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The Olympic Movement

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This page is supportive of Deloitte’s proud sponsorship of Team USA. Today and every day, we hoist our sponsorship high because we understand the preparation needed to achieve excellence. The competitive spirit that runs through every U.S. Olympian and Paralympian is familiar to us at Deloitte, because, we too, live for the challenge. We, too, strive for excellence. And, we too, pride ourselves on striving to achieve our personal best, making an impact that matters.

Learn more about the Olympic Movement

The Olympic Movement elevates the Games beyond mere competition to a worldwide movement. While the primary purpose of many other sports franchises is to produce a champion, the broader aim of the Olympic Movement is to place sport everywhere in the service of humanity. This objective is exemplified in the values codified by the International Olympic Committee (IOC): excellence, friendship, and respect. These values represent the noblest aspirations of humanity. As such, the Olympic and Paralympic Games are more than sporting events; they are part of an effort to create a better world.

The Olympic Movement is one of the most enduring symbols of peace and friendship in the world. Though the modern Olympic Movement was formally founded in 1894, the history of the Olympics reaches back three millennia to ancient Greece, when sport was an opportunity to engage with otherwise hostile neighbors in a peaceful way. In carrying through this tradition of international sport competition waged in the spirit of peace, the Olympic Movement is also an idealistic one, providing hope to each rising generation. Young athletes dream of the possibility of putting on the uniform to represent their country on the international stage.

Since its modern founding, the Olympic Movement has proven resilient, surviving two world wars, the Great Depression, boycotts, terrorism, financial difficulties, scandals, and threats of all sorts. It has adapted to become the single most popular sporting event in the world, a moment when the world can come together to celebrate what we have in common.

The Olympic Movement gained considerable strength when the Los Angeles 1984 Olympic Games demonstrated the commercial potential of the event. Those Games proved that corporations could play a vital role in the spread of the values of the Olympic Movement as well as the development of sport programs around the world. Furthermore, companies play a vital role in the development and empowerment of individual athletes around the world. Thanks to sponsorship, today's elite athletes can pursue their craft as a career rather than a hobby, helping to increase the competitiveness of athletes around the world. Learn more about Deloitte’s proud sponsorship of Team USA.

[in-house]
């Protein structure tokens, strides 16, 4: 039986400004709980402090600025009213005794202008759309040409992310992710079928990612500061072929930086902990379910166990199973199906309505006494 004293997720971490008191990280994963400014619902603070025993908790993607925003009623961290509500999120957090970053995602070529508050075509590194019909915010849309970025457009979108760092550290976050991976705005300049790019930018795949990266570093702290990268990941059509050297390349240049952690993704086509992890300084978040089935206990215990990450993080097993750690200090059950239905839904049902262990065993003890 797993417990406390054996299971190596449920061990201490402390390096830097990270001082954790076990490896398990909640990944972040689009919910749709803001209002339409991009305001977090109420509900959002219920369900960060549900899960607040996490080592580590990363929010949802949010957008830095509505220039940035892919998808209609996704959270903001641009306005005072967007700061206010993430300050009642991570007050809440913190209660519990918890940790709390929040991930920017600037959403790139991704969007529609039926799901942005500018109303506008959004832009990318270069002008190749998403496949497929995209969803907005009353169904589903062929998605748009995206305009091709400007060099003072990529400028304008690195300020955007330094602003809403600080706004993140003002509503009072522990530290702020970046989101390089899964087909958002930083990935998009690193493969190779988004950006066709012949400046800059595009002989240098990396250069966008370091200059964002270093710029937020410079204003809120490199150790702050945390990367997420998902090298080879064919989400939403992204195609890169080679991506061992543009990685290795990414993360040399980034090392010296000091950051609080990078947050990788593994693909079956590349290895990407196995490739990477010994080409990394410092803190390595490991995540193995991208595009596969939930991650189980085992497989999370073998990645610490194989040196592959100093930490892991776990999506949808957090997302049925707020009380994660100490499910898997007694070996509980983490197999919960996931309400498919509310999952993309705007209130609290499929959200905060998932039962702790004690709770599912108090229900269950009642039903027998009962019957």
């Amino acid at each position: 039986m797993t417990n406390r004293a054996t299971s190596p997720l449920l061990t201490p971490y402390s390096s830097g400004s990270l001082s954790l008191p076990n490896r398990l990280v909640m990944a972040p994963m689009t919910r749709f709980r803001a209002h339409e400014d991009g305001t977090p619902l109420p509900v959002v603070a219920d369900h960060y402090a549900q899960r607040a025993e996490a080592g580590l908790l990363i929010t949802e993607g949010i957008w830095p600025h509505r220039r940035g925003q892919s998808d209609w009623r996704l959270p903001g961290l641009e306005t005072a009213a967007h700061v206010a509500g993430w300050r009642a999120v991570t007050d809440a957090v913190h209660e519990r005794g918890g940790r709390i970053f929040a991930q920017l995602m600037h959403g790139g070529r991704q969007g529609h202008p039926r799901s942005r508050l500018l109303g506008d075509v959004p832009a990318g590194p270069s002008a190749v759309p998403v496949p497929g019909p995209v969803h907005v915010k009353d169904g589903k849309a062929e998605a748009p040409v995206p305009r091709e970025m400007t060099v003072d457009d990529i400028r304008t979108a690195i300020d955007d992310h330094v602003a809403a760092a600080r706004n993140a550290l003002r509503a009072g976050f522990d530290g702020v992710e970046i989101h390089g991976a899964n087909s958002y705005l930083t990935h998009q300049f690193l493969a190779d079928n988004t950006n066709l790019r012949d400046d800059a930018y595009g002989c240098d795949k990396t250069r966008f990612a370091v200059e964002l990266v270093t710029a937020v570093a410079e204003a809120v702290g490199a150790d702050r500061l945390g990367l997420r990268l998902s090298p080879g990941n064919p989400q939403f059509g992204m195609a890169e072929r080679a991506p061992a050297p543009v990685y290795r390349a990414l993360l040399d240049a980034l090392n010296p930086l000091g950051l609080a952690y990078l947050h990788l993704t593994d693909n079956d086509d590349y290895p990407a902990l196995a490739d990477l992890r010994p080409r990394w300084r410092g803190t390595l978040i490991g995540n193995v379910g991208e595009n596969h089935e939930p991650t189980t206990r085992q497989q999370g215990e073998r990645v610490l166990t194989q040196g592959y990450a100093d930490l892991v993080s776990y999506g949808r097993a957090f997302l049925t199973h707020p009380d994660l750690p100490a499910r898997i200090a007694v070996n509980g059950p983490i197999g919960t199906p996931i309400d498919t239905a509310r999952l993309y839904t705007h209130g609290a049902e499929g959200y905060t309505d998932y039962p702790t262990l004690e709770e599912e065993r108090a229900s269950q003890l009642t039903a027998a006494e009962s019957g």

Governance of the Olympic Movement
The IOC was founded to guide the movement worldwide. Every nation that participates has its own National Olympic Committee, which manages the development of the nations' athletes. Each sport has an International Sport Federation that governs how the sport operates around the world. These three entities—the IOC, National Olympic Committees, and International Sport Federations—work together to innovate, adapt to new technologies, adjust the program of Olympic sports to reflect modern athletics, and ensure the Olympic Movement continues to serve as the world's largest shared experience.

long jumper

"We shall not have peace until the prejudices which now separate the different [nations] shall have been outlived. To attain this end, what better means than to bring the youth of all countries periodically together for amicable trials of muscular strength and agility."


– Baron Pierre de Coubertin, founder of the modern Olympic Movement and president of the International Olympic Committee, 1896–1925

Origin story: The ancient Olympic Games

The Olympic Games served as a grand centerpiece of the classical age. In Greek mythology, the first Olympic Games were held when Hercules staged a footrace to entertain the gods of Mt. Olympus—the highest mountain in mainland Greece and home to the greatest of the Greek gods and goddesses. The prize for the race was a wreath of wild olive branches.

In practice, the Olympic Games of ancient Greece were a sacred festival honoring Zeus, the father of all Greek gods and goddesses. Begun in 776 BC, the Olympic Games were held in Olympia, a rural sanctuary named after Mt. Olympus. According to existing historic manuscripts, the Olympic Stadium could hold thousands of spectators, and additional buildings were constructed in the area for training and accommodation. Intended to demonstrate physical feats and engender good relations between Greek cities, the Games took place every four years, a period that became known as an Olympiad.

Peace was a founding tenet of the ancient Olympic Games. In the ninth century BC, three kings signed a treaty called the "Ekecheiria." The truce required nations to provide a peaceful passage to and from Olympia for all competitors and spectators. All fighting had to halt before, during, and after the Games. This tradition is continued through the emphasis on peace in today's modern Olympic Movement.